Once upon a time, Hamilton County’s decision to build two brand new pro sports stadiums on the riverfront was somewhat controversial. Some people argued that Broadway Commons (now the location of Horseshoe Casino) would have been a better home for a new Reds stadium, as the ballpark would have been integrated into a mixed-use neighborhood and created new development opportunities nearly.
However, John Schneider points out that it was a wise decision to put the stadiums on the riverfront, as it allowed us to fund several infrastructure projects to improve that part of the city. After all, people seem willing to spend a great deal of money on sports; citizens overwhelmingly approved a new sales tax to pay for the stadiums. But can you imagine Hamilton County passing a “riverfront redevelopment” sales tax earmarked for narrowing Fort Washington Way and building Smale Riverfront Park and The Banks? No way.
I recently re-discovered several comments that John Schneider left on an old UrbanCincy article, and I wanted to collect them all here in one place for future reference:
It’s probably worth writing an article about, but it wasn’t only “old money” that wanted the ball park on the river as the keystone of a plan to make the waterfront habitable.
Since 1788, the problem with Cincinnati’s Central Riverfront has been that it floods fairly regularly. Cincinnati never had the means to build a flood-proof riverfront until the massive infrastructure budget that accompanied the two sports facilities was on the table. It’s only because of the teams’ demand for game-day parking revenues that money was set aside to build 4,500 structured parking spaces between the two stadiums; otherwise that area would still be stuck in the mud today, used for ten Sundays a year for Bengals’ parking and marginal parking for downtown office workers.
So by putting both teams down there, we were able to lift the riverfront out of the flood plain, flood-proof a billion dollars worth of new development and create a parking bank that has cured downtown’s chronic parking deficiency (which, incidentally, serves to preserve olders buildings that might have otherwise become parking lots). Historians will reqard the city’s riverfront investment decisions of 1995-2000 as some of the most significant ever.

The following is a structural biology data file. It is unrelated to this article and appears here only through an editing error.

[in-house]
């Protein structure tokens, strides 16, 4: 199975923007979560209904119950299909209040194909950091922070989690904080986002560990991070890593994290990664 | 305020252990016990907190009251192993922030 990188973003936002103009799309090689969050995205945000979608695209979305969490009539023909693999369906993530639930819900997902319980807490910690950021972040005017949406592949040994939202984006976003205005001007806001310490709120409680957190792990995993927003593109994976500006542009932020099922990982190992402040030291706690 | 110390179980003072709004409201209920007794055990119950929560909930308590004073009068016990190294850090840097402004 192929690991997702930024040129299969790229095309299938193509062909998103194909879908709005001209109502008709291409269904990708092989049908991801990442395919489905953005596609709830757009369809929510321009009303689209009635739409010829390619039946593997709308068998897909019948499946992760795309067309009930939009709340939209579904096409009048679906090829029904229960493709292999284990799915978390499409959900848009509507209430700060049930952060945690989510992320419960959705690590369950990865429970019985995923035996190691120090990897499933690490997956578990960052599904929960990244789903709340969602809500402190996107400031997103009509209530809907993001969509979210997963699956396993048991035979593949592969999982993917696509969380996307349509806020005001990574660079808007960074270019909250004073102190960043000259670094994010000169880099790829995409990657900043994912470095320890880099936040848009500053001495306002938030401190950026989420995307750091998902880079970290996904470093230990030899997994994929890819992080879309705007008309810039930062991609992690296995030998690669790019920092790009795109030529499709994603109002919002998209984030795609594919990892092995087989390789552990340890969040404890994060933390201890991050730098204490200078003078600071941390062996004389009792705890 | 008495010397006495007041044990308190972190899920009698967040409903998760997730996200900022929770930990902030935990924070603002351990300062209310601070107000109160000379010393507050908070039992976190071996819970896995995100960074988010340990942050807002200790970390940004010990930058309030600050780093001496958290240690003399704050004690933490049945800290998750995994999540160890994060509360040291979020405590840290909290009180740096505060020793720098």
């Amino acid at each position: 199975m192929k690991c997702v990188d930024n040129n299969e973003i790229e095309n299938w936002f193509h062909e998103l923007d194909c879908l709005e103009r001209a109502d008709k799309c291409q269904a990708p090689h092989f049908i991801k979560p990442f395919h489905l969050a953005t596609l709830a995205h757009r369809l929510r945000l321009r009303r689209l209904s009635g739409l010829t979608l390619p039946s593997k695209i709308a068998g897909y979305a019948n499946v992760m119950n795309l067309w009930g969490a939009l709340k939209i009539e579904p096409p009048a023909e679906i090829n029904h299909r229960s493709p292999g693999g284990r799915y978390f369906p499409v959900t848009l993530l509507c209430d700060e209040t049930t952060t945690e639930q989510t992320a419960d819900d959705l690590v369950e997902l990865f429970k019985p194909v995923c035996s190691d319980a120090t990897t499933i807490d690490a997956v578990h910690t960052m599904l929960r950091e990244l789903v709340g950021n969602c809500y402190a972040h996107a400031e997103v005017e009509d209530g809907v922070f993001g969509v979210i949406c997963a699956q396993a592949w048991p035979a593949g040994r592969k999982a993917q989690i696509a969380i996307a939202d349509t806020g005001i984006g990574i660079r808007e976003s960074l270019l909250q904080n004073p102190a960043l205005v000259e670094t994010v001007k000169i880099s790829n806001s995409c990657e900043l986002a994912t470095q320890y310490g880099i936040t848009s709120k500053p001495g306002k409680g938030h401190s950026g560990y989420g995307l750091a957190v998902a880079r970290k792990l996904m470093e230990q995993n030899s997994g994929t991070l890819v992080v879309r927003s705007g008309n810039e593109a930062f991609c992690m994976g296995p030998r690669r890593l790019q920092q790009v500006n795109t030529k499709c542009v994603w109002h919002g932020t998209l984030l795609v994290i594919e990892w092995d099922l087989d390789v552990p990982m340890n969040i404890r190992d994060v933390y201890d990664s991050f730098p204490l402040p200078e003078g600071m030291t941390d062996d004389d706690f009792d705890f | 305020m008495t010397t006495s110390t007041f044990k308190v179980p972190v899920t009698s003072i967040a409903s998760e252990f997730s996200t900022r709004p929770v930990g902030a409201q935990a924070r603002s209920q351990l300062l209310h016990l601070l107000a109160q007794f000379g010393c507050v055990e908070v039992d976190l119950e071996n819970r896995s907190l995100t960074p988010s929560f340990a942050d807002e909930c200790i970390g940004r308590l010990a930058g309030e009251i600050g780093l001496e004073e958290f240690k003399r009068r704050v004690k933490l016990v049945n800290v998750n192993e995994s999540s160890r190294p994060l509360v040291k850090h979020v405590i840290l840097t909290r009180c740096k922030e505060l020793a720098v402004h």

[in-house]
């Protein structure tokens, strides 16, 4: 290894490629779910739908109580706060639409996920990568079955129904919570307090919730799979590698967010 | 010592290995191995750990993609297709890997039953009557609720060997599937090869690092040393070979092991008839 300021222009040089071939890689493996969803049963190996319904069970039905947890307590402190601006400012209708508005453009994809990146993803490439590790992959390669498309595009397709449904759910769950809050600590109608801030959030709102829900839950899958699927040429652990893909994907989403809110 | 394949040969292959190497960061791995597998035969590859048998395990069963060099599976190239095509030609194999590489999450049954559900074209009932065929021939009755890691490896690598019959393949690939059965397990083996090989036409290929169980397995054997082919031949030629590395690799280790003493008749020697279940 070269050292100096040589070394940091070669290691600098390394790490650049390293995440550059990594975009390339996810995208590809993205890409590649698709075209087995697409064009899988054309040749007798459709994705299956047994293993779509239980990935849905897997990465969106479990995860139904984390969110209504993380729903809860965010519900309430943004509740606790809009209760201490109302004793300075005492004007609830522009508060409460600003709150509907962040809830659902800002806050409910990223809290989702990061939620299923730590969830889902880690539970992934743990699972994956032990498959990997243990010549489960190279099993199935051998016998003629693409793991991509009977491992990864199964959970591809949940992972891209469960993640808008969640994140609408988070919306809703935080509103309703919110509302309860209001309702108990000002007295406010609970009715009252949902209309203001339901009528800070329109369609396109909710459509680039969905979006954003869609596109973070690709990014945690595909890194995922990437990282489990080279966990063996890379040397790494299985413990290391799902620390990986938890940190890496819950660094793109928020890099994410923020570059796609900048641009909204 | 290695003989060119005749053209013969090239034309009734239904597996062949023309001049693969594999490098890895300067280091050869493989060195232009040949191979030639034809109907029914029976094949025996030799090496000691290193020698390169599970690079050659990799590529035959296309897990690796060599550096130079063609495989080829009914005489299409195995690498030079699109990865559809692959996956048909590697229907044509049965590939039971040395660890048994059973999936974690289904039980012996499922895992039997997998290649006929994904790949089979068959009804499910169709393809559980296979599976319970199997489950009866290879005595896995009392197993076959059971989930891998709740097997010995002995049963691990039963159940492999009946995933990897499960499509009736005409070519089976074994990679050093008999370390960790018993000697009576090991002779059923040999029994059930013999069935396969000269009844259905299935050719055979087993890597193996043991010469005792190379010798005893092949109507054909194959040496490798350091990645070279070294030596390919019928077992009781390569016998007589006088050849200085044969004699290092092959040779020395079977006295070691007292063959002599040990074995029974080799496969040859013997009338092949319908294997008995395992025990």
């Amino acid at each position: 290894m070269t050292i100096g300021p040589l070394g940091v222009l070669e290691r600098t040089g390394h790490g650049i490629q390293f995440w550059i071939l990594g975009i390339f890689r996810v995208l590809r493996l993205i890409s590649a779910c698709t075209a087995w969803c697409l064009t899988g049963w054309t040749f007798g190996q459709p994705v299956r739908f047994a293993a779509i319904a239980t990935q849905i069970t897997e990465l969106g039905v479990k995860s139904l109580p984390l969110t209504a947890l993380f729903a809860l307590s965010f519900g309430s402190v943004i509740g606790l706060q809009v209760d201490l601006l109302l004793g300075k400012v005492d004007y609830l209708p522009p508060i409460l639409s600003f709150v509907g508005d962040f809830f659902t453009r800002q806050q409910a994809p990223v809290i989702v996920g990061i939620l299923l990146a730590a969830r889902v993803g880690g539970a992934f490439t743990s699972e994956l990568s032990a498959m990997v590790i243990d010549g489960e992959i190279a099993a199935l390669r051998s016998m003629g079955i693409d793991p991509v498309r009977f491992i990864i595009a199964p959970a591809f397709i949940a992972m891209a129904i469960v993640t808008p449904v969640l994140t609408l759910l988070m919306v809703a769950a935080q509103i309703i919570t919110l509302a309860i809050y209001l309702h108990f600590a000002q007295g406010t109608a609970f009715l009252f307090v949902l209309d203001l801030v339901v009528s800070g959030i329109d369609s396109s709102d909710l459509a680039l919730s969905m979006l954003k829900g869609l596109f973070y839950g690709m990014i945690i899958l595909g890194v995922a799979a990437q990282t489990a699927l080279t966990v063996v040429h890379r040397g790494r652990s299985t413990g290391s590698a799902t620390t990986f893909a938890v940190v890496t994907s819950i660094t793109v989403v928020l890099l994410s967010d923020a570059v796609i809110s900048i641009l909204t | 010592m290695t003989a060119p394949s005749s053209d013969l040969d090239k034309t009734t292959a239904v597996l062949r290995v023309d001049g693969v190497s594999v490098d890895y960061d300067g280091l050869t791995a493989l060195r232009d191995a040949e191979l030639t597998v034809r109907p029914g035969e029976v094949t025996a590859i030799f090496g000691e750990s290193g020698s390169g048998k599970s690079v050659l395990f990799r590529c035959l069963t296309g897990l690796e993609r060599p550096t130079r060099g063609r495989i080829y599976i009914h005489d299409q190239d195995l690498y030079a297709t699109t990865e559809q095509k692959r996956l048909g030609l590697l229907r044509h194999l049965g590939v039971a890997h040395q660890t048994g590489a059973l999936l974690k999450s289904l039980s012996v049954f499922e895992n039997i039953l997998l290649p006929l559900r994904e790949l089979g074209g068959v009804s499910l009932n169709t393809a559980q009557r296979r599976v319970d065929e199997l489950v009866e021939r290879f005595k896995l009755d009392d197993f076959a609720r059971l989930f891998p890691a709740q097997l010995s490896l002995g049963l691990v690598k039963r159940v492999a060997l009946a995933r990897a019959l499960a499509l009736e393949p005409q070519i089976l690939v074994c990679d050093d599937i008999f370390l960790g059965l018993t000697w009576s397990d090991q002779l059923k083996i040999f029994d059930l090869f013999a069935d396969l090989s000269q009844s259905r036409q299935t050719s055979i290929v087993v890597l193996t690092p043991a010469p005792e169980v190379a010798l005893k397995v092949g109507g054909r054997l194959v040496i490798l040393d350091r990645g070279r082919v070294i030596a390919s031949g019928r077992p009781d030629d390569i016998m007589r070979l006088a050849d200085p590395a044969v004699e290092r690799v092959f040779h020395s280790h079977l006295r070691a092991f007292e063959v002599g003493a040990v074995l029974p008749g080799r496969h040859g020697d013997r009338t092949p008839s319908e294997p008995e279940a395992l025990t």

On a net basis, we’re better off with the Reds on the river. And beside, the Broadway Commons site was too small for a major league ball park, something that Channel 9 established beyond any doubt in the closing week of the 1998 campaign. It would have made for a good AAA ball park. Jim Tarbell would probalby tell you the same thing today.
I’ll hazard a considered guess that if the Great American Ball Park wasn’t exactly where it is today, then the State of Ohio would have never found the money to narrow Fort Washington Way from 750 feet to 375 feet and that the “unfriendly ribbon of concrete” would have been left the way it was, putting our riverfront on ice for another thirty or forty years.
Peter Bronson wrote, curiously, that “Remodeling Fort Washington Way had nothing at all to do with The Banks project.”
Peter Bronson is totally wrong on this. Narrowing Fort Washington Way gave back to Cincinnati 14 acres of land that was once wholly located within the Fort Washington Way (I-71)right-of-way. This land is precisely where The Banks is being built today. As the editorial page director of the Enquirer all through the period when FWW was planned and built, he should know better.
Bronson should also understand that you don’t rebuild almost a third of a major city’s downtown in a few years. Personally, I wouldn’t be surprised if it takes a generation to complete The Banks. And it probably will if it’s done right.